United States District Court, E.D. Michigan, Southern Division
OPINION AND ORDER DENYING DEFENDANT'S MOTION TO
SUPPRESS STATEMENTS (Dkt. 17)
A. GOLDSMITH United States District Judge
matter is before the Court on Defendant William Andrew
Dennis's motion to suppress statements (Dkt. 17). The
issue has been briefed, and the Court held a hearing on April
reasons discussed below, the Court denies Dennis's
first came to the attention of authorities during an
investigation into drug trafficking activity by Demarco
Tempo. Gov. Resp. at 4 (Dkt. 24). Tempo is the half-brother
of Dennis's late son, William Dennis, Jr., and the head
of an alleged drug trafficking organization. 4/4/2017
Hr'g Tr. at 5-6 (Dkt. 28). Dennis was linked to
Tempo's organization on two occasions prior to his
March 2016, officers observed Dennis at a vacant home on
Strasburg in Detroit, Michigan, known to authorities as a
primary stash location for the organization. Gov. Resp. at 5.
During a June 2016 search of the home, officers discovered a
deed, reflecting that Dennis had conveyed the home to a
member of Tempo's organization. 4/4/2017 Hr'g Tr. at
7. Based on this association with Tempo's organization,
as well as information from two sources regarding
Dennis's own drug trafficking activity, officers with the
Warren Police Department obtained a search warrant for
Dennis's home. Gov. Resp. at 4.
warrant was executed on December 6, 2016. Id. at 6.
In addition to finding $2, 000 and crack cocaine on
Dennis's person, officers discovered two grams of crack
cocaine, over 23 grams of marijuana, a digital scale, and
three firearms in the home. Id. While Dennis was
originally charged in a Michigan state court, a federal
complaint was issued on January 13, 2017. 4/4/2017 Hr'g
Tr. at 8.
was subsequently arrested on January 18, 2017. Id.
Prior to his arrest, Eric Lindblade, a task force officer
with the Drug Enforcement Administration (“DEA”),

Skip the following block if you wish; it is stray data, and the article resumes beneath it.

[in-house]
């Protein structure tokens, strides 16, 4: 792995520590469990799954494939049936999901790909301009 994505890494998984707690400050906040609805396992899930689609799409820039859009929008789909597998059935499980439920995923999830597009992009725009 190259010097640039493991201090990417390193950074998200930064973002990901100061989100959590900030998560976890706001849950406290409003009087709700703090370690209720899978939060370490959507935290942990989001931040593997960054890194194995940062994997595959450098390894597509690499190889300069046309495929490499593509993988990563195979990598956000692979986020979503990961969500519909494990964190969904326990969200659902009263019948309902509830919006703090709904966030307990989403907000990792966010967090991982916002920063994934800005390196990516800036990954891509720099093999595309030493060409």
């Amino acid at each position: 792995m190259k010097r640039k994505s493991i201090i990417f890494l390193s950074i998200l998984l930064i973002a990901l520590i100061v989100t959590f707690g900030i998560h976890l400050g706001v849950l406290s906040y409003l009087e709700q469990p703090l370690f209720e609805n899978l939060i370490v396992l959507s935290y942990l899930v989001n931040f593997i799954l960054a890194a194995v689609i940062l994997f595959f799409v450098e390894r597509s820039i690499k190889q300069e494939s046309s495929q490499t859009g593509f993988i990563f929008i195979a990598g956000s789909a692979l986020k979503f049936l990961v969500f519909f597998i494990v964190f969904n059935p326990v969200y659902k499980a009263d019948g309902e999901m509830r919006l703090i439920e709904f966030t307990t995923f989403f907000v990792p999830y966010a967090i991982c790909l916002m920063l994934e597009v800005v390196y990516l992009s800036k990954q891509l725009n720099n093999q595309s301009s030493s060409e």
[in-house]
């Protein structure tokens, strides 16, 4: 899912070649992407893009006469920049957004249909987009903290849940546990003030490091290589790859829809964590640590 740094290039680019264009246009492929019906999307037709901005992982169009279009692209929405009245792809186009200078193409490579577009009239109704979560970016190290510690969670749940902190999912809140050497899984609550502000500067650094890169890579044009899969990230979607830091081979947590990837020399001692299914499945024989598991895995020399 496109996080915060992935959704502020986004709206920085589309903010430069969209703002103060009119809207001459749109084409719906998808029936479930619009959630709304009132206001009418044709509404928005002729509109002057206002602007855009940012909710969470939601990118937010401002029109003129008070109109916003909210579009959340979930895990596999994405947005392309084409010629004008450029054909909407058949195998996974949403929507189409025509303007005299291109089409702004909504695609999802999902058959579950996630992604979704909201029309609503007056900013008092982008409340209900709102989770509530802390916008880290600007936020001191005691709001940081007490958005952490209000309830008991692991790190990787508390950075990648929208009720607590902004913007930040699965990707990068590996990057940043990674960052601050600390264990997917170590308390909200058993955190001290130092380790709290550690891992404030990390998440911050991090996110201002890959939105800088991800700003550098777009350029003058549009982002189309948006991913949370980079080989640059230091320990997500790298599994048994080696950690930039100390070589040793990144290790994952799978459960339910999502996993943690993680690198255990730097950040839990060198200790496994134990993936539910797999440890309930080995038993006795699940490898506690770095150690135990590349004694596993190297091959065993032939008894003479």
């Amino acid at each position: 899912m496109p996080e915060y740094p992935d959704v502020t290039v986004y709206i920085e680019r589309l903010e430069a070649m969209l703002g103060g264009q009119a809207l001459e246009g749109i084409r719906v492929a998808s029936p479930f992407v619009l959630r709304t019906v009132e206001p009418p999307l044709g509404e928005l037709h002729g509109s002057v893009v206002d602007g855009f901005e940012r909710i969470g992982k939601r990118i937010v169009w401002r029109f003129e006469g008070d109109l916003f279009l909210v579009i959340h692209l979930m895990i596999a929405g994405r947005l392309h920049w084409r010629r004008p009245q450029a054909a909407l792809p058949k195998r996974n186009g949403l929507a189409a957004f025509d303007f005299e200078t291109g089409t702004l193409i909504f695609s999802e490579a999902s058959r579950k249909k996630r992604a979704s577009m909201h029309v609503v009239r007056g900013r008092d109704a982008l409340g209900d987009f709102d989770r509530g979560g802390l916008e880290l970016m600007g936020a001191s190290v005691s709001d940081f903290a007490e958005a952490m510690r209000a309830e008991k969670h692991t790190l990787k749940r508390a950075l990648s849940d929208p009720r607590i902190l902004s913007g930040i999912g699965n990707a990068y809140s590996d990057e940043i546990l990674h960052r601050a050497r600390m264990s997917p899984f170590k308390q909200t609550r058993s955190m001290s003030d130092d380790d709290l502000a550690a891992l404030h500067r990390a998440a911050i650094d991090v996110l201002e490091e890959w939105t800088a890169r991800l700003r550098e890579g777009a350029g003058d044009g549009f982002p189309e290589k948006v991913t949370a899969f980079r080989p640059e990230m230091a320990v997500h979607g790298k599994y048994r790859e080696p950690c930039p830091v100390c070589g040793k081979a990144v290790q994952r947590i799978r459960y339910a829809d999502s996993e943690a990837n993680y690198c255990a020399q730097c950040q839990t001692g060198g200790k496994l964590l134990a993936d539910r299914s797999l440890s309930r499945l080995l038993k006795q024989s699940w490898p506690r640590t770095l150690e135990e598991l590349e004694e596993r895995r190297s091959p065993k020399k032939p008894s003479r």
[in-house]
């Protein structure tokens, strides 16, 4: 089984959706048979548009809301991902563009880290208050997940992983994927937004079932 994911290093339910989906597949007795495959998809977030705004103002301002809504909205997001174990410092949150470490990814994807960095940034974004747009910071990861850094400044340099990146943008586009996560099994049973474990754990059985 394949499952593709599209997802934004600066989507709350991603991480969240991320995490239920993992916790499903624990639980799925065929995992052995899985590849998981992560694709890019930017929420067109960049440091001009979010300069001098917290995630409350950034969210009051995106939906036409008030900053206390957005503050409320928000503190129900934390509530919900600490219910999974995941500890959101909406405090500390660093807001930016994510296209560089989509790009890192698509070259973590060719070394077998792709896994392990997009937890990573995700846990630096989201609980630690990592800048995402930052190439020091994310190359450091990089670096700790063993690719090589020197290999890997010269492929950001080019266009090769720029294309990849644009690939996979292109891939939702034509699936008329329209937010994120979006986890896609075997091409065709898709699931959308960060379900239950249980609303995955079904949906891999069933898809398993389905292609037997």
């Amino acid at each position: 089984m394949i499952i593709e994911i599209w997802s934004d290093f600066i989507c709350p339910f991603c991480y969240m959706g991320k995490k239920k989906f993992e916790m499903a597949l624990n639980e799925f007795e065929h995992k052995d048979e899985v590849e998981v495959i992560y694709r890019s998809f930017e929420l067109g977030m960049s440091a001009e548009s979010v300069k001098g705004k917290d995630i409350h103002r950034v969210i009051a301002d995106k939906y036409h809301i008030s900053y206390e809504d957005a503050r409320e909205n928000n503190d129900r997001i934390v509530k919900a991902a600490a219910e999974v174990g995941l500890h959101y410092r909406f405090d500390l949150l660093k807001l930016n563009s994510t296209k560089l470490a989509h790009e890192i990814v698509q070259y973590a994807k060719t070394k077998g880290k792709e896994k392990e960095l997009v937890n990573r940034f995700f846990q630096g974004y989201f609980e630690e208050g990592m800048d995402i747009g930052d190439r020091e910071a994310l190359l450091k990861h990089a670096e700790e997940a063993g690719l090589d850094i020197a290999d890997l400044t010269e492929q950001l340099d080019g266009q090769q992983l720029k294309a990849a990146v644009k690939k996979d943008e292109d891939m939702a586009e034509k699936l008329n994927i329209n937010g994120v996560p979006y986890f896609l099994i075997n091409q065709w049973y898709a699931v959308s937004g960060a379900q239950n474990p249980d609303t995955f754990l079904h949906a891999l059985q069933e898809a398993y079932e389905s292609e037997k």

conducted surveillance outside of Dennis's home in tandem
with Warren police officers. Id. at 9. After
Lindblade observed Dennis leave the home in his vehicle,
Lindblade instructed Warren police officers to arrest him,
which they did. Id. Dennis was then transferred to
the DEA office in Detroit. Id. at 10.
at this office where Lindblade first encountered Dennis.
Id. Lindblade began by conducting a secondary
pat-down of Dennis, during which he discovered a large amount
of money in a plastic bag. Id. Without prompting
from Lindblade, Dennis stated that the money was from a
vehicle he sold in order to pay his attorney in the pending
Michigan case. Id. at 10-11.
then asked Dennis if he understood why he was in DEA custody.
Id. at 11. Dennis responded that he believed it was
related to his pending state court case, for which a hearing
was scheduled the following day. Id. Lindblade
informed Dennis that the case had been taken over by the
federal government. Id. To Lindblade's
knowledge, Dennis had not been read his Miranda
rights at any point during the course of his arrest.
Id. at 13.
Dennis was fingerprinted and photographed, he was handcuffed
and placed into Lindblade's vehicle in order to be
transferred to the federal courthouse. Id. at 13-14.
About a minute into the ride, Dennis began talking about how
his son had been killed by a man named “Kenny.”
Id. at 16-17. In response, Lindblade asked who Kenny
was; Dennis stated that he was referring to Kenneth Sadler, a
member of Tempo's organization. Id. at 17.
Lindblade then asked Dennis why he believed Sadler was
responsible for William Jr.'s death. Id. at 18.
Dennis stated that Sadler did not like that William Jr., who
was younger than Sadler, was assisting a man named
“Polo” with his drug trafficking organization.
Id. at 19. Lindblade then asked who Polo was, and
was informed that Polo was Tempo's nickname. Id.
In an effort to find out more about Tempo, Lindblade asked
again who Polo referred to, and Dennis confirmed again that
it was Tempo. Id. at 19-20.
continued elaborating about Tempo, insisting that he never
sold him drugs. Id. at 20. Dennis reiterated his
belief that William Jr. was killed because members of
Tempo's organization, including Sadler, were jealous that
William Jr. was given a leadership role after Tempo was
incarcerated. Id. Dennis also stated that he never
sold or bought drugs from Tempo, and that his relationship to
Tempo was limited to fixing up the home on Strasburg.
Id. at 20-21. Dennis then stated that Tempo's
organization sold heroin and crack cocaine, but that he only
sold crack cocaine and he only had one customer. Id.
attempting to distance himself from Tempo, Dennis began
explaining the presence of the firearms that were found in
his home. Id. at 26. Dennis informed Lindblade that
the firearms belonged to William Jr. and that they had been
taken out of storage and brought to Dennis's home a
couple days prior to the execution of the search warrant on
December 6, 2016. Id. at 27. Dennis did not say who
brought the firearms out of storage, only that he knew they
were located somewhere in his home. Id.